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Composition Forum 50, Fall 2022

From the Editors: Volume 50

Christian Weisser, Ashley Holmes, and Faith Kurtyka

Composition Forum published its first volume in 1989 as an offshoot of JAC: The Journal for Advanced Composition (later renamed JAC: A Journal of Rhetoric, Culture, and Politics). At that time, JAC was emerging as one of the premier theory journals in rhetoric and composition, and its editors were receiving a growing number of high-quality articles that integrated theory and pedagogy. Rather than reject these articles in favor of those with a purely theoretical approach, Composition Forum was created as a space to publish work that focused on pedagogical theory in rhetoric and composition. While JAC focused on theoretical scholarship, Composition Forum focused on scholarship that merged theory and pedagogy.

It’s doubtful that anyone at JAC could foresee that Composition Forum would still be operating thirty-three years later—in fact, it has outlasted its progenitor. While so much has changed at Composition Forum in the past three decades, including editors, sections, format, and especially the range of topics, the journal’s primary focus has not. This FIFTIETH volume of Composition Forum continues to explore the junctures where composition theory and pedagogy meet and diverge. It contains fifteen scholarly texts of various types, and each contributes something different to our understandings of composition theory and pedagogy. We are thrilled to carry on this discussion here in Volume 50.

The volume begins with a retrospective entitled No, Really: Teach Writing as a Process not Product by Michael Michaud and Doug Downs, featuring Molly Howard, Jason Palmeri, James Zebroski, Elizabeth Blomstedt, Keith W. Mathias, Bee Chamcharatsri, Tim Taylor, and Donald Murray. The piece celebrates the fifty-year anniversary of Donald M. Murray’s Teach Writing as a Process Not Product by reflecting on its impact on the field and continued usefulness to teachers and scholars of Writing Studies. If you’d like to propose or suggest a retrospective article, contact our Retrospective Editor Elizabeth Wardle.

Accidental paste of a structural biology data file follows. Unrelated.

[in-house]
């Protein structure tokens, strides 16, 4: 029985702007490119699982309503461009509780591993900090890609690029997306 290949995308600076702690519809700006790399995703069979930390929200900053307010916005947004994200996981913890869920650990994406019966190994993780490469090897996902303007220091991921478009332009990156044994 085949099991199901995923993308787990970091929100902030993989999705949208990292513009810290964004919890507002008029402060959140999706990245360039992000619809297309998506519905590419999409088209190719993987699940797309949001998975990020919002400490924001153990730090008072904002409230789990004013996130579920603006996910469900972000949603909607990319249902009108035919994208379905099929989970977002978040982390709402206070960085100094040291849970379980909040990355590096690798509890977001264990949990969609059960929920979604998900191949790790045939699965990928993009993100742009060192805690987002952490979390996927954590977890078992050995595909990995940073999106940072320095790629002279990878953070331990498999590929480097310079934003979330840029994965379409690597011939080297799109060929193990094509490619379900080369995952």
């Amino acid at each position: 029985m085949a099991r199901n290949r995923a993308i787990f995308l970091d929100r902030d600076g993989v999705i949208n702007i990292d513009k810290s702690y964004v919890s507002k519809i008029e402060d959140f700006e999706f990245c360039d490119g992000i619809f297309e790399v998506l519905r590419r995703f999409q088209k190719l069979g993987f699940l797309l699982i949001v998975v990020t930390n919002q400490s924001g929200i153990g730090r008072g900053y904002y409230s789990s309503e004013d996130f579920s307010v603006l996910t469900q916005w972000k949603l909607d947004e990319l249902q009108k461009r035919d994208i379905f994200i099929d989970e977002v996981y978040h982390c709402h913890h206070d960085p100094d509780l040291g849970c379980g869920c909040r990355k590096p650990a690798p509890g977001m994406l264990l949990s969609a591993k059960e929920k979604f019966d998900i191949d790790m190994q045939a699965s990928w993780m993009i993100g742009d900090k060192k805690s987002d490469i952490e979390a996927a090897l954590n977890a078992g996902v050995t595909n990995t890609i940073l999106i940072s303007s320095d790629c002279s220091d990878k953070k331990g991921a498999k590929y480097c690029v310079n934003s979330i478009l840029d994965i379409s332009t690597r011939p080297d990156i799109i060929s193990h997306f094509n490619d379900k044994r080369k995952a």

The volume features six articles that engage the intersections of theory and pedagogy in writing studies. Mindful Practice & Metacognitive Awareness in the Writing Class: A Quantitative Pilot Research Study by Kate Chaterdon investigates whether or not mindfulness interventions in a college writing class can help students develop metacognition. It does so through a pilot study consisting of a control group and a treatment group of students, both enrolled in a foundational writing course. In Exploring First-Year Writing Students’ Emotional Responses Towards Multimodal Composing and Sharing Academic Work with Online Public Audiences, Melanie Gagich explores the range and frequency of First-Year Writing students’ emotional responses towards a project requiring multimodal composing and distribution of their work to an online public audience prior to and after completing the assignment. The article offers pedagogical suggestions for instructors interested in critically integrating this type of digital assignment. Dan Melzer’s Responding for Transfer presents the results of a national study of response to student writing and argues for an approach to response called Responding for Transfer (RFT). The article presents evidence from this corpus to support an argument for an RFT approach that emphasizes student self-assessment, focuses teacher response on student metacognition rather than the products of drafts, and takes response into consideration in the design of vertical transfer curriculum. Writing Program Administration Embodied: Public-Facing Performativity in Times of Trauma by Jessie Blackburn explores a trauma-informed approach to writing program administration. The article incorporates concepts of compassion fatigue and vicarious trauma while unpacking data of the types of trauma impacting students, faculty, and WPAs. And Sam Hamilton and Anastasiya Kalyuk’s Understanding Self-Efficacy in FYW: Students’ Belief in their Own Ability to Succeed in Postsecondary Writing Classrooms presents a study of first-year writing students to rate their confidence in how well they were able to engage in specific writing-related actions. The study found participating students perceived themselves strongest at executing writing-based courses of action related to Responsibility, Openness, and Persistence and weakest at executing courses of action related to Flexibility and Creativity. If you have questions or comments about the articles in this volume, or wish to propose an article, contact Managing Editors Ashley Holmes and Faith Kurtyka.